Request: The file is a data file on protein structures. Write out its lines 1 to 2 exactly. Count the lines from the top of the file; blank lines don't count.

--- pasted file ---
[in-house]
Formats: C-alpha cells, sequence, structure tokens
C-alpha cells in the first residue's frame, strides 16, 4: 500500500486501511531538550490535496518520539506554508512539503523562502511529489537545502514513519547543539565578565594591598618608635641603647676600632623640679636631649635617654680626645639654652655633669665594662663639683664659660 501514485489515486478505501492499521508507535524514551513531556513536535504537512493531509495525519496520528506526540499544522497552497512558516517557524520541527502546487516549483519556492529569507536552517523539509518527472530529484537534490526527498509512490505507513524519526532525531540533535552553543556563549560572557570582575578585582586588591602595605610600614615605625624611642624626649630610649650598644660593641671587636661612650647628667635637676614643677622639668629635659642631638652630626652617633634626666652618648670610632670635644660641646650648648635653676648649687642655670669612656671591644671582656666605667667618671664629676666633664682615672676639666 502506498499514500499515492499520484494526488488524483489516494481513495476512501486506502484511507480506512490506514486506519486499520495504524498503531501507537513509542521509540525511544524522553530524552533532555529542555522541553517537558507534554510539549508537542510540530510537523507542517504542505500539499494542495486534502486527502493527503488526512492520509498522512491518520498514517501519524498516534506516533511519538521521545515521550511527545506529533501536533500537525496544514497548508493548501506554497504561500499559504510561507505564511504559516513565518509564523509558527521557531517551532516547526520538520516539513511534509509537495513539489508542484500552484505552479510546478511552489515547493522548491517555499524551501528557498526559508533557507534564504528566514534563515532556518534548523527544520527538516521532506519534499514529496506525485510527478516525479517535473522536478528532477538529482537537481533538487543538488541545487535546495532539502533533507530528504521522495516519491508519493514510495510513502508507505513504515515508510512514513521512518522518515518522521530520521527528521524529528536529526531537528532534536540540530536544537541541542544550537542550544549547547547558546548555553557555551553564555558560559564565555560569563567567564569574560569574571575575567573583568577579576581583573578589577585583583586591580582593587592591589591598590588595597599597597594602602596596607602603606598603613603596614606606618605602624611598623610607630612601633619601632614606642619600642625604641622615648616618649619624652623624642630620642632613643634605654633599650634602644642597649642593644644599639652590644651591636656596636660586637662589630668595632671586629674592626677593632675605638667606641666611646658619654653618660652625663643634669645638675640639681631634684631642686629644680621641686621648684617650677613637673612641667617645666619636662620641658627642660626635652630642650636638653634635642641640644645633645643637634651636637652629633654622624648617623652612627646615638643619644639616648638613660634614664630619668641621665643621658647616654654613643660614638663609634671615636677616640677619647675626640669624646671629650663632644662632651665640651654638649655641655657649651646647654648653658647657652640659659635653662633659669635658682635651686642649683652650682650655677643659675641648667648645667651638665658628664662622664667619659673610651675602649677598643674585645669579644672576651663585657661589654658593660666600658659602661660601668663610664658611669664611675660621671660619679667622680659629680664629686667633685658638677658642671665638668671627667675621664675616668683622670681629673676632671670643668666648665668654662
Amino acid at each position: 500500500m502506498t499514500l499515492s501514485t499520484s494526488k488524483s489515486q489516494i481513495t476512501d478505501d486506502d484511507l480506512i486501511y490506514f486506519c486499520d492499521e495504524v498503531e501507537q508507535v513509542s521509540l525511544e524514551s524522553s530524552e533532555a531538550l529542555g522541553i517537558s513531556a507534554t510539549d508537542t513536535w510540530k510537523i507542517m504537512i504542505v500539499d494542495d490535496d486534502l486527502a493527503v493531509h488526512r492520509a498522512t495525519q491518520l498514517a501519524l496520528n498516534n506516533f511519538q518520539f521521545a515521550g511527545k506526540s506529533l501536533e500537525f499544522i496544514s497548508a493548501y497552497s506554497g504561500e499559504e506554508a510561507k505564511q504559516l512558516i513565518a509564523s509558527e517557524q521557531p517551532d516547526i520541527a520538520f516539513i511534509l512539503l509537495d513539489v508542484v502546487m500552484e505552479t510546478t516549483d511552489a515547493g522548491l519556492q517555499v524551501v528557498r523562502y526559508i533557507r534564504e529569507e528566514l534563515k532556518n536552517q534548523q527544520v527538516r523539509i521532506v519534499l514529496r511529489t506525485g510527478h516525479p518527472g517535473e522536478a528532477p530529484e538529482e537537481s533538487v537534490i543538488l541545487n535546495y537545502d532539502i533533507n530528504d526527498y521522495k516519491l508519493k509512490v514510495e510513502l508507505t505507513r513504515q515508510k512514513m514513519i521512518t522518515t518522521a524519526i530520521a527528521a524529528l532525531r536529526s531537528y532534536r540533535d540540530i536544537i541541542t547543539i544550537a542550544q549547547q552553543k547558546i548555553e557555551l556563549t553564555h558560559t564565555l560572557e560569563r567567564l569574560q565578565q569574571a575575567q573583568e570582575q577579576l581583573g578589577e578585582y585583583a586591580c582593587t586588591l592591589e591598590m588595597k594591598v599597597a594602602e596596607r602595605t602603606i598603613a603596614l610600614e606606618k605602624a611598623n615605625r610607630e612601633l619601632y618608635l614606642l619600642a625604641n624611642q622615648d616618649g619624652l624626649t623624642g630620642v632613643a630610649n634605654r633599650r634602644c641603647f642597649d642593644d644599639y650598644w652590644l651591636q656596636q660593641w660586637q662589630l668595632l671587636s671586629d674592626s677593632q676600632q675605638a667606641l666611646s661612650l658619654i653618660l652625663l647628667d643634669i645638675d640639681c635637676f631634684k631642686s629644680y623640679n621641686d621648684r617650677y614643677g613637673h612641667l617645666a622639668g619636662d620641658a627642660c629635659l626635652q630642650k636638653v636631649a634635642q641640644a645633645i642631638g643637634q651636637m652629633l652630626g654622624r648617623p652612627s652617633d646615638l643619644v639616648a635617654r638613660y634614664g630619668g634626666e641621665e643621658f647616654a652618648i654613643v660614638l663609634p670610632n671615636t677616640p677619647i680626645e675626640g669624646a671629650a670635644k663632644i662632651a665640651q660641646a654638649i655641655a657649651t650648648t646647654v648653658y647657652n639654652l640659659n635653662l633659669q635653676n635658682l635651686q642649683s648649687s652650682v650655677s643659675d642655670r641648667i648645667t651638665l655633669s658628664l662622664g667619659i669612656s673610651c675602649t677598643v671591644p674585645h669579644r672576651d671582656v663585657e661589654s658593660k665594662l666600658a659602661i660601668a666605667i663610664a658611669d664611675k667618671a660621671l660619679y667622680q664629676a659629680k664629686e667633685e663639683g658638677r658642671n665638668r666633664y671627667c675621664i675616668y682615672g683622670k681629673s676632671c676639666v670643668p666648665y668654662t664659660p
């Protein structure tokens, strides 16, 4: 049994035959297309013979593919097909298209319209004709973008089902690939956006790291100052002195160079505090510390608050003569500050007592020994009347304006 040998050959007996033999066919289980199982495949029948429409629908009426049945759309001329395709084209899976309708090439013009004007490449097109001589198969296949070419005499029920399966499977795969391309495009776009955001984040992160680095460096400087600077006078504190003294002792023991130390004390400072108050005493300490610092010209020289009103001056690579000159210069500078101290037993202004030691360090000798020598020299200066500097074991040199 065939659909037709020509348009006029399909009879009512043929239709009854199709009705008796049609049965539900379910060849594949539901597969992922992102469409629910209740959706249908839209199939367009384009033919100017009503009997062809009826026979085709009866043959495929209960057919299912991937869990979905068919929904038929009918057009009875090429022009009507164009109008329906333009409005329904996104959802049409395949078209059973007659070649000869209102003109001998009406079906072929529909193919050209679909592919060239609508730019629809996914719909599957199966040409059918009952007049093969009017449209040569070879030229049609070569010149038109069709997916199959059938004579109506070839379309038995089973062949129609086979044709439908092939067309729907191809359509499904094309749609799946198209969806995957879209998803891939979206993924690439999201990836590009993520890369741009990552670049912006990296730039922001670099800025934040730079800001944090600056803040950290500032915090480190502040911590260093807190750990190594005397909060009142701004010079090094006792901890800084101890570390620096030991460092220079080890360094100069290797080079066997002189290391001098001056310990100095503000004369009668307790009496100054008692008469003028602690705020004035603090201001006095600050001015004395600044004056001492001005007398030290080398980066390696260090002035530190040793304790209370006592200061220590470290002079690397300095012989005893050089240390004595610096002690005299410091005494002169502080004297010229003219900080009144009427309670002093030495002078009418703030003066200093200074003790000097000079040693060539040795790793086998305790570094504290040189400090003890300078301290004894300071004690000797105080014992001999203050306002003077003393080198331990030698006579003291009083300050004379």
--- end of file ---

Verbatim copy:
[in-house]
Formats: C-alpha cells, sequence, structure tokens